By: Samantha Yurek
With the heat index well into the triple digits lately, it is only appropriate to talk about the urban heat island. A metropolitan area which is significantly warmer than its rural counterparts, the urban heat island effect creates a more brutal environment, especially during these sweltering summer days.
Cities are dense and compact places. Most surface materials in urban spaces are good at absorbing heat, and have no means to transpire. Sunlight heats up these surfaces during the daytime, to temperatures higher than the air. In addition, impervious surfaces are prominent in city landscapes.
Many issues stem from the urban heat island effect, including increased energy consumption, resulting in elevated pollution emissions, compromising human health and comfort. Also, hotter surfaces create warmer runoff, endangering the local bodies of water; rapid temperature changes can be fatal for aquatic life.
Photo Credit: Dustin Phillips
Now we understand the urban heat island phenomenon, but is it easily resolved?
Unfortunately with the amount of people residing in urban areas, the energy released will always be greater compared to rural areas. Although, there are ways to mitigate the hotter temperatures. In rural areas, temperatures are moderated through evapotranspiration, with vegetation being the main aid in cooler and healthier environments. According to the Environmental Protection Agency, "Trees, vegetation and green roofs can reduce heating and cooling energy use and associated air pollution and greenhouse gas emissions, remove air pollutants, sequester and store carbon, help lower the risk of heat-related illnesses and deaths, improve stormwater control and water quality, reduce noise levels, create habitats, improve aesthetic qualities, and increase property values."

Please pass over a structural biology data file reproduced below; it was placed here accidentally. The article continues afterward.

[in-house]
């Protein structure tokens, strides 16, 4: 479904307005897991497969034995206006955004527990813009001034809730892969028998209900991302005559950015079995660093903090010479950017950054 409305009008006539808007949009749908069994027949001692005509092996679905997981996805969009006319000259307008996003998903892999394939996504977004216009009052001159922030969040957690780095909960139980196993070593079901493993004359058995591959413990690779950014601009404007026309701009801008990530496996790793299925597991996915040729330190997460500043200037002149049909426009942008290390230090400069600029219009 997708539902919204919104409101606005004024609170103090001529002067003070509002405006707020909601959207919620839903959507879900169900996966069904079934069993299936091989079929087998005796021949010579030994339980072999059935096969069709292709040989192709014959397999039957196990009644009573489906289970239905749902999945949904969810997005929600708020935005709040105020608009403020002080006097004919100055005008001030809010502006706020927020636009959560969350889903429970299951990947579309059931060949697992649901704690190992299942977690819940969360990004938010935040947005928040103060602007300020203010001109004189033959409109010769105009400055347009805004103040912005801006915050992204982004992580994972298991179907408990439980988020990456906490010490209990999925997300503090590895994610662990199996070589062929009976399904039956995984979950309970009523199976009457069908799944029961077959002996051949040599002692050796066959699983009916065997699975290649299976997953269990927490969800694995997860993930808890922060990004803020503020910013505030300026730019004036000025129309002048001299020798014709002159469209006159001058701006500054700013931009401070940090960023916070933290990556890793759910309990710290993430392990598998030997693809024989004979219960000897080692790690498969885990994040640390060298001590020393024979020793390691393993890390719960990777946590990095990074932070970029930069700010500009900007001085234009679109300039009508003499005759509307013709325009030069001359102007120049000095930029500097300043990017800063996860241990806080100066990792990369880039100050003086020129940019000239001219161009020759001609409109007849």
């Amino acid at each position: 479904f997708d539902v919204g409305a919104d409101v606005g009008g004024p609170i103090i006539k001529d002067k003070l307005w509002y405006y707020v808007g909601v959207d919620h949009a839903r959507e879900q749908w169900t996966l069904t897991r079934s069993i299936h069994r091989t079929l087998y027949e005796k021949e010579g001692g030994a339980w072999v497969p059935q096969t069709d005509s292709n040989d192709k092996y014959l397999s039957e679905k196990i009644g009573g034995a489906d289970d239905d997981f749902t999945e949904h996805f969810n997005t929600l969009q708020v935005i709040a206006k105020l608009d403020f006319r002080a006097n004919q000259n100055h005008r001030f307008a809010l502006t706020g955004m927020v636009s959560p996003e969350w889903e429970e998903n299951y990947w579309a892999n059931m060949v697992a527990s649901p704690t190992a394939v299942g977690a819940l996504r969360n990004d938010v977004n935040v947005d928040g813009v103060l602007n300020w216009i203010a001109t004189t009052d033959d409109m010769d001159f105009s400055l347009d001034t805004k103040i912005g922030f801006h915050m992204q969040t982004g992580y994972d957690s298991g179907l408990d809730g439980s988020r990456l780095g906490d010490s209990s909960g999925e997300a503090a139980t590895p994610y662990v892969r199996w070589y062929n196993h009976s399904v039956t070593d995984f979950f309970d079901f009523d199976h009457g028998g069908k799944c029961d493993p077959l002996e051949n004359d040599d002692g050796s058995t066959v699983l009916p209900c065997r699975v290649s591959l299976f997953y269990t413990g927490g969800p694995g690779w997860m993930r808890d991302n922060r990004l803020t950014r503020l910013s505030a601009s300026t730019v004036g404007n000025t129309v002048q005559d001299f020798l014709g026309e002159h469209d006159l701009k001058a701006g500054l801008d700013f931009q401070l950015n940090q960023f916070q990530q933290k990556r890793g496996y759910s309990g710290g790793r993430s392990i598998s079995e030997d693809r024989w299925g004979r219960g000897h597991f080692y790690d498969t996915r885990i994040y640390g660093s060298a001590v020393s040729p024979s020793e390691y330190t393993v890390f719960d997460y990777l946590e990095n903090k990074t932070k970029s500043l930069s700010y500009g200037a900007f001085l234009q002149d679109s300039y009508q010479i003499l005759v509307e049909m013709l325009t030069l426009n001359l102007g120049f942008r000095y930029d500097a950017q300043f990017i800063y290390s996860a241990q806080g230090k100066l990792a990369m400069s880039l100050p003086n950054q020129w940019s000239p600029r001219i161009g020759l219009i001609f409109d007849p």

By increasing vegetation in urban areas and the surrounding commercial belts in the form of street trees and green roofs, we can help create a cooler and healthier environment for ourselves. Not to mention a much more attractive landscape.